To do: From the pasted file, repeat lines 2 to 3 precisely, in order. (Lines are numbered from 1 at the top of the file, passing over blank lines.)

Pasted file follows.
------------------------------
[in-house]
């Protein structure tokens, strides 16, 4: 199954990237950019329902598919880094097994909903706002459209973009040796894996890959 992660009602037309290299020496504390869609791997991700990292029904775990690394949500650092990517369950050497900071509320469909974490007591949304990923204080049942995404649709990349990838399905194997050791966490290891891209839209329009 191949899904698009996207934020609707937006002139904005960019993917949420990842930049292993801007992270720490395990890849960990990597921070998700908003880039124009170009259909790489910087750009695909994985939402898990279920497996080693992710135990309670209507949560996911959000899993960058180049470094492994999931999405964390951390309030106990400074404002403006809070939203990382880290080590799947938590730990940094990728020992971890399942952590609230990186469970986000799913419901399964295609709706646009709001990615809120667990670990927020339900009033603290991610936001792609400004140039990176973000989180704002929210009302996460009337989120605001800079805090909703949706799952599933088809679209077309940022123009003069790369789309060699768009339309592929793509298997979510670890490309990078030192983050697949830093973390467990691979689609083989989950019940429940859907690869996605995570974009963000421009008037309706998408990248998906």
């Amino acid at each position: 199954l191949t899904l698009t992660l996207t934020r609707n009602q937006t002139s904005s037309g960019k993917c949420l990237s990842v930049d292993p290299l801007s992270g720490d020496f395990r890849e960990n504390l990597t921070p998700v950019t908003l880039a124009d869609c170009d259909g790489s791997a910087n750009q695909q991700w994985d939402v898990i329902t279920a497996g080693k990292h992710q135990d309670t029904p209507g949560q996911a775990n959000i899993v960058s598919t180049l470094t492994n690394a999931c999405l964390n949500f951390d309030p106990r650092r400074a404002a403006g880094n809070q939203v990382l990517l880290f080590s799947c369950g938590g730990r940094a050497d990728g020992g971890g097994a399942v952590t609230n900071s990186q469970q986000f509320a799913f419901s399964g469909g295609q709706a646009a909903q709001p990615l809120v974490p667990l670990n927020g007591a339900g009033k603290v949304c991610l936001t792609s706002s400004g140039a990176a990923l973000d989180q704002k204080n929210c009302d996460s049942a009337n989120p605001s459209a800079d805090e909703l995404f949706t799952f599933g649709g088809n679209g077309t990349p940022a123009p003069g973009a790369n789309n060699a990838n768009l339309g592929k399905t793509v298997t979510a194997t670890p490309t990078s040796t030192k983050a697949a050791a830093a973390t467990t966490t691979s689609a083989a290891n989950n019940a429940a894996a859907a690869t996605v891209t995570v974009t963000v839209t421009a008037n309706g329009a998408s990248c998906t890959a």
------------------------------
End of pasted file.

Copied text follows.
């Protein structure tokens, strides 16, 4: 199954990237950019329902598919880094097994909903706002459209973009040796894996890959 992660009602037309290299020496504390869609791997991700990292029904775990690394949500650092990517369950050497900071509320469909974490007591949304990923204080049942995404649709990349990838399905194997050791966490290891891209839209329009 191949899904698009996207934020609707937006002139904005960019993917949420990842930049292993801007992270720490395990890849960990990597921070998700908003880039124009170009259909790489910087750009695909994985939402898990279920497996080693992710135990309670209507949560996911959000899993960058180049470094492994999931999405964390951390309030106990400074404002403006809070939203990382880290080590799947938590730990940094990728020992971890399942952590609230990186469970986000799913419901399964295609709706646009709001990615809120667990670990927020339900009033603290991610936001792609400004140039990176973000989180704002929210009302996460009337989120605001800079805090909703949706799952599933088809679209077309940022123009003069790369789309060699768009339309592929793509298997979510670890490309990078030192983050697949830093973390467990691979689609083989989950019940429940859907690869996605995570974009963000421009008037309706998408990248998906």
């Amino acid at each position: 199954l191949t899904l698009t992660l996207t934020r609707n009602q937006t002139s904005s037309g960019k993917c949420l990237s990842v930049d292993p290299l801007s992270g720490d020496f395990r890849e960990n504390l990597t921070p998700v950019t908003l880039a124009d869609c170009d259909g790489s791997a910087n750009q695909q991700w994985d939402v898990i329902t279920a497996g080693k990292h992710q135990d309670t029904p209507g949560q996911a775990n959000i899993v960058s598919t180049l470094t492994n690394a999931c999405l964390n949500f951390d309030p106990r650092r400074a404002a403006g880094n809070q939203v990382l990517l880290f080590s799947c369950g938590g730990r940094a050497d990728g020992g971890g097994a399942v952590t609230n900071s990186q469970q986000f509320a799913f419901s399964g469909g295609q709706a646009a909903q709001p990615l809120v974490p667990l670990n927020g007591a339900g009033k603290v949304c991610l936001t792609s706002s400004g140039a990176a990923l973000d989180q704002k204080n929210c009302d996460s049942a009337n989120p605001s459209a800079d805090e909703l995404f949706t799952f599933g649709g088809n679209g077309t990349p940022a123009p003069g973009a790369n789309n060699a990838n768009l339309g592929k399905t793509v298997t979510a194997t670890p490309t990078s040796t030192k983050a697949a050791a830093a973390t467990t966490t691979s689609a083989a290891n989950n019940a429940a894996a859907a690869t996605v891209t995570v974009t963000v839209t421009a008037n309706g329009a998408s990248c998906t890959a």